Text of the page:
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Cumby Special Election Cancelled

City Council Addresses Court Security Committee, Depot Street Sewer Line, Name Correction

The only actions taken by Cumby City Council during the Zoom meeting earlier this week involved the Cumby special election on May 2, need for a main sewer line repair, a name correction and proposal for a Court Security Committee.

Cumby City Council conducted the regular April meeting on Zoom.

Special Election

Cumby Mayor Doug Simmerman reported the city was contacted by state election officials last week regarding the Cumby special election scheduled May 2. The city was to share election costs with Cumby ISD. School trustees recently postponed the Cumby ISD bond election until November.

All candidates for Places 1 and 2 in the May 2 election were contacted, and all agreed due to the COVID-19 situation postponing the election until November is best for all. The council gave unanimous approval to cancel the May 2 election.

Cumby Resolution cancelling the May 2 special election.

Sewer Line

Simmerman noted that the main sewer line and around it on Depot Street is deteriorating. When repairs are attempted it crumbles more. He noted that while consideration has been given potentially applying for a grant to help fund the project, the wait time for grant funding the city had been allocated for a new lift station has shown that process takes a while. The need is more imminent, as opposed to one that can wait for several months or over a year, the mayor explained.

Cumby Mayor Doug Simmerman

Simmerman asked Hayder Engineering to look at the condition and give a proposed cost estimate, not a bid but a ball park estimate.

Place 4 Alderman Betty McCarter agreed that there are major issues with the Depot Street sewer line that need to be addressed.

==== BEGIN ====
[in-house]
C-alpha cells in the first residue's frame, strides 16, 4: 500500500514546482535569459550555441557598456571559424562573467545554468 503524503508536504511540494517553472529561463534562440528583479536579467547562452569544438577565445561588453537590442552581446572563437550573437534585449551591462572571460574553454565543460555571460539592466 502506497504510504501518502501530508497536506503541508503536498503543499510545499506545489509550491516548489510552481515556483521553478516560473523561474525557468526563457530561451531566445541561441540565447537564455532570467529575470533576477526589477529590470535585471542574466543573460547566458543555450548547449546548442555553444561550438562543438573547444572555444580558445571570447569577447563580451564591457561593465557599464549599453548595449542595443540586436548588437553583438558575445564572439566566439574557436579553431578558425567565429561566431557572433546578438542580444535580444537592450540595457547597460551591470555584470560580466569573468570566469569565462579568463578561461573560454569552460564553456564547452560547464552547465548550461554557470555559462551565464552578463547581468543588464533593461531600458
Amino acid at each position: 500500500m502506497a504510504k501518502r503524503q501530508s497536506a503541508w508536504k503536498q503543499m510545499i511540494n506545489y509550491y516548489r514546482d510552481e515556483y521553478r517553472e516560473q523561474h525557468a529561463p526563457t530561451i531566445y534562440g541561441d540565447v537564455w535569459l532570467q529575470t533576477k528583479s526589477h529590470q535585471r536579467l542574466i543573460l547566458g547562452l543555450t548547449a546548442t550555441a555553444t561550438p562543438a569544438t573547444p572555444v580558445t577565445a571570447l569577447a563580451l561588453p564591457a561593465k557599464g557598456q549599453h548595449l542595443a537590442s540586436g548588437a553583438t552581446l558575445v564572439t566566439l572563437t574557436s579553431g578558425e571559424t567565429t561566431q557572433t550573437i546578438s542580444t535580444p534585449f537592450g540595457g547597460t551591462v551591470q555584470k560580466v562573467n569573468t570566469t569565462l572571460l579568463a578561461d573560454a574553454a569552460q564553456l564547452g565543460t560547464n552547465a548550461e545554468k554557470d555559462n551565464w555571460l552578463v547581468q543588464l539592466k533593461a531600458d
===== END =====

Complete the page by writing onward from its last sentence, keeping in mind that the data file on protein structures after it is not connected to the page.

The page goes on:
Simmerman said the project, if attempted, would likely need to be done in increments, as not only will the sewer line need to be repaired, but also the street work to be addressed afterward. He asked the if they’d like to authorize him to start the process to go out for bids for the project.

“Yes, I think we should. The longer we keep putting it off the worse it’s going to get,” Place 5 Alderman Julie Morris said.

McCarter, who is directly affected by the “horrible” sewer line problems, made the motion to authorize the mayor to seek to go out for bids to repair the Depot Street sewer lines. Morris seconded the motion. It received approval from Mayor Simmerman and Place 3 Alderman Guy Butler as well.

Name Correction

The City Council also approved a resolution correcting the name of the city’s appointed auditor on official documents.

Cumby City Attorney Jay Garrett

City Secretary Codi Reynolds explained that the council on Jan. 14 appointed Evans & Knauth to conduct the annual financial audit. Since then, the company’s name has changed to K. Evans & Associates. The name on the contract was the old name. The resolution simply authorizes the mayor and city secretary, in consultation with City Attorney Edgar J. Garrett, to take the necessary actions to correct or amend the name of the auditor to K. Evans & Associates.

Court Security Committee

The Cumby Court Security Committee was approved, as recommended by Cumby Judge Lana Adams.

Cumby Judge Lana Adams

“This is to get us in line with the law, Senate Bill 42 in effect since 2017, to be in compliance with a committee and standing order for court security. Every year, we’ll bring it for review,” Adams said.

The members selected are either on the committee because they are required by law or recommended to be on it, according to the judge.

The Court Security Committee is to be chaired by the presiding judge and will establish policies necessary to provide adequate court security.

Also on the committee are the mayor, Court Clerk Quanah Wright, City Attorney Jay Garrett, Police Chief Paul Robertson, City Secretary Codi Reynold and a slot for another court clerk, which is vacant at the moment, according to the information provided in the April 14 Cumby City Council agenda packet.

Court Security officers are required to hold a court security certification. Cumby Police Chief Paul Robertson and Officer Jeff Hundley have the required bailiff training and will serve in that capacity.

Cumby Municipal Building has secure access for comings and going for meetings and court sessions, which should put the city in compliance with requirements for that, the officials reported.

The council unanimously approved the Court Security Committee as recommended by Judge Adams.

Author: KSST Contributor

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